Fail me once.

Well, to those of you who may think I’ve got my life together, today I failed the Driver’s Test for the second time. 

Oh, the humiliation, (anyone get the Mr. Peabody and Sherman reference?)

To anyone out there who has done the same, I feel your pain.

I’m not a bad driver, ladies and gents, I’m a bad test-taker.

Seriously, I don’t generally do well at tests, even though I have no problem learning things. Maybe it’s because I remember things differently than the test.

I don’t like to fail. Who does?

But at least I still have one consolation; I get one more chance.

Plus it was partly the instructor’s fault.

It’s been a couple days now, and though I was initially pretty upset, I now feel strangely un-bothered by this.

Maybe there’s something wrong with me and I don’t take criticism as seriously after the first time.

To be honest, I hate to feel like I’ve failed at something. Especially something I thought I understood okay. At least well enough to pass the test.

Fail me once, shame on me; fail me twice, shame on who? I wonder.

I’ve realized since I began house sitting that I probably have a problem taking responsibility seriously. One of the drawbacks to having a stay-at-home mom can be not having to do all that much for yourself. Which seems great when you’re a kid, but when you get older you realize how little you know.

It doesn’t help when you get people telling you how much trouble you’ll be in once you  get out into the wide world.

Is it really the best thing to tell someone on the brink of leaving the nest that they are totally ill-equipped to handle life?

And even worse, to tell their younger siblings the same thing.

It shocks me how little older folks believe in me sometimes. There’s not a lot of “You got it girl,” in my life.

And maybe I deserve it. Maybe I really am unprepared. But I have my doubts that anyone ever is truly prepared for adulthood or the world.

You may have seen the movie “Stepbrothers.” I haven’t seen it all, and I don’t recommend it, it’s a bad example. But it portrays two brothers in their forties who still haven’t moved out (or is it their late thirties?) They aren’t prepared for adulthood yet and their lives are half over, most likely.

I love movies like The devil wears Prada; The Intern; Raising Helen; and other such films in which the protagonist has to deal with high pressure situations and ends up rising above and beyond. Were they prepared gong in? No.

I feel like that’s a pretty accurate portrayal of everyone when they first start being independent. We don’t know what we’re doing, but we know we have to do it.

That’s how this whole country got started for crying out loud. The founding fathers didn’t really know what they were doing. They had knowledge of how government works, but it took them quite awhile to figure out the practical application of those principals.

So, do I understand how hard this is going to be? No.

Is it something anyone could have taught me? I doubt it. No one can teach you how to mature, they can only help you to do so.

And guess what, the naysayers are never the ones doing the most to help you out. It’s the people who give you the right to learn and step out that are the most willing to help you do so. It’s the people who spend less time worrying about your future and more time investing in your development.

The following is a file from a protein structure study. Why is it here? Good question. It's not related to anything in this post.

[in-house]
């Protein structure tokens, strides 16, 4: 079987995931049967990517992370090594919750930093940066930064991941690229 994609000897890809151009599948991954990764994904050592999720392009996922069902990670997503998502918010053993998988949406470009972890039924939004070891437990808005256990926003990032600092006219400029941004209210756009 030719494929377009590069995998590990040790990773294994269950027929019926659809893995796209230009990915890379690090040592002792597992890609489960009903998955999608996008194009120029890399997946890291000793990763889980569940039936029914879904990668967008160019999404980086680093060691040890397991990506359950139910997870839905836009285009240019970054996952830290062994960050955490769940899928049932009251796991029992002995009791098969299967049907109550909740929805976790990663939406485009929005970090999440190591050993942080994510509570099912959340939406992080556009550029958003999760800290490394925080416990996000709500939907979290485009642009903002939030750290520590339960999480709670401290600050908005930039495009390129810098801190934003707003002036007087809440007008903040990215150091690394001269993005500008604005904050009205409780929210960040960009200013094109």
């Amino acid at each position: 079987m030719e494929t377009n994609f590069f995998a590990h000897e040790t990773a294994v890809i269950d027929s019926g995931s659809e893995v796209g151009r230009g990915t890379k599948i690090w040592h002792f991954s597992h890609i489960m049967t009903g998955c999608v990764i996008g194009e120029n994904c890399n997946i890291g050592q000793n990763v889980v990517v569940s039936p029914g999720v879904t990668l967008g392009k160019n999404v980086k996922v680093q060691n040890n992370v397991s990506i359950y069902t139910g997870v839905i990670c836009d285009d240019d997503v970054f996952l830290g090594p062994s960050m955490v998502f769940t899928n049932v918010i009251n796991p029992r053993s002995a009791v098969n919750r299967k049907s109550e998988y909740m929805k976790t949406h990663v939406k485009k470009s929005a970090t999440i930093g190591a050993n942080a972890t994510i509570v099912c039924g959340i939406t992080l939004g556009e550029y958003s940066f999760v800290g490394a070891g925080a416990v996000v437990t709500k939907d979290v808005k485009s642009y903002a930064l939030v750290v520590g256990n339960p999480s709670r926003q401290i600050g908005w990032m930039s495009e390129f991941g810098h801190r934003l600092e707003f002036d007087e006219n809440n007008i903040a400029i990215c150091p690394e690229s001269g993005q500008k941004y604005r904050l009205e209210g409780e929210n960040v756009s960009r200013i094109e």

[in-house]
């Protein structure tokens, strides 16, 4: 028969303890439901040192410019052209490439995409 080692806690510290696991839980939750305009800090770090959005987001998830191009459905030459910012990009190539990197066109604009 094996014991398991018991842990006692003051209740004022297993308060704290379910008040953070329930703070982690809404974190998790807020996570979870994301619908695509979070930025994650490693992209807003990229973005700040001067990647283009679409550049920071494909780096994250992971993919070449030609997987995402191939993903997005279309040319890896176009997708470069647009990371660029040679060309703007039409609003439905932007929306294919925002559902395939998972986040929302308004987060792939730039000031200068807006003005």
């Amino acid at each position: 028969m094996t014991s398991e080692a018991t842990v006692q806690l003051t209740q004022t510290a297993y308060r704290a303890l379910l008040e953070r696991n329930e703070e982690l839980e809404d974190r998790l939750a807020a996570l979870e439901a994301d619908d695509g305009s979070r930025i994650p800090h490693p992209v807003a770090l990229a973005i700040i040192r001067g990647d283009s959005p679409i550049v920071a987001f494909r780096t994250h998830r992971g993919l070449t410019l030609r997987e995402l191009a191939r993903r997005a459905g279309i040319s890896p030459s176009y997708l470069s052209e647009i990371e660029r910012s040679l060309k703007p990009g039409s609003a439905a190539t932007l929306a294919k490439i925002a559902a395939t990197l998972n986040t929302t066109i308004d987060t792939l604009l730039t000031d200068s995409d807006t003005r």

I’ve had people put faith in me and though sometimes it never came to fruition, I still remember that they believed in me.

You see, the Driving Instructors, they don’t really believe you are capable. As soon as you make one mistake they lose most of their confidence in you, and if you’re like me and make major mistakes because of miscommunication (or lack of knowledge) they have nothing further to offer you except “Try again next time.”

Well they’re just doing their job, they’re supposed to keep bad drivers off the streets. (I would say this, it’s not working.)

You can’t expect people who don’t know you to really care about your success…or can you?

We all tend to be business-like wit people we don’t know, but those are also the people we don’t usually remember. And what do they remember us for? Not really as people. I’m not against business, or making impersonal decisions, but I am against looking at other people as only a means to an end. This business-like attitude ca spread to all of our interactions.

The regulation you have to got through now to do anything, it’s not only unfair, it’s ridiculous, and the regulators enforce it because they have detached themselves from the fact that these are real people who need real livelihoods.

Even if I’m not ready to drive yet, I do need to do it. People used to learn by experience.

I’ve been told “I guess you’ll just have to experience it for yourself” like it’s the worst thing that could happen to me. But until I experience something for myself, often I can’t understand it.

(Social graces were like that, I could never get outside my own head enough to comprehend them until I interacted with more people I didn’t know very well. Then it finally started to make sense.)

I get one more try at this test before I have to renew my permit, I guess. I hope I pass.

My nugget of wisdom for this post is to be one of the people who helps others mature, and not one of the ones who tells them all the ways they aren’t ready. because I have yet to meet one person who seems to be ready for the trials of life.

No one is. We all need to grow, and we all will fail, so in my book, it matters more whether you let that intimidate you and decide to stop trying.

I’m getting back behind that wheel first chance I get.

Until next time–Natasha.


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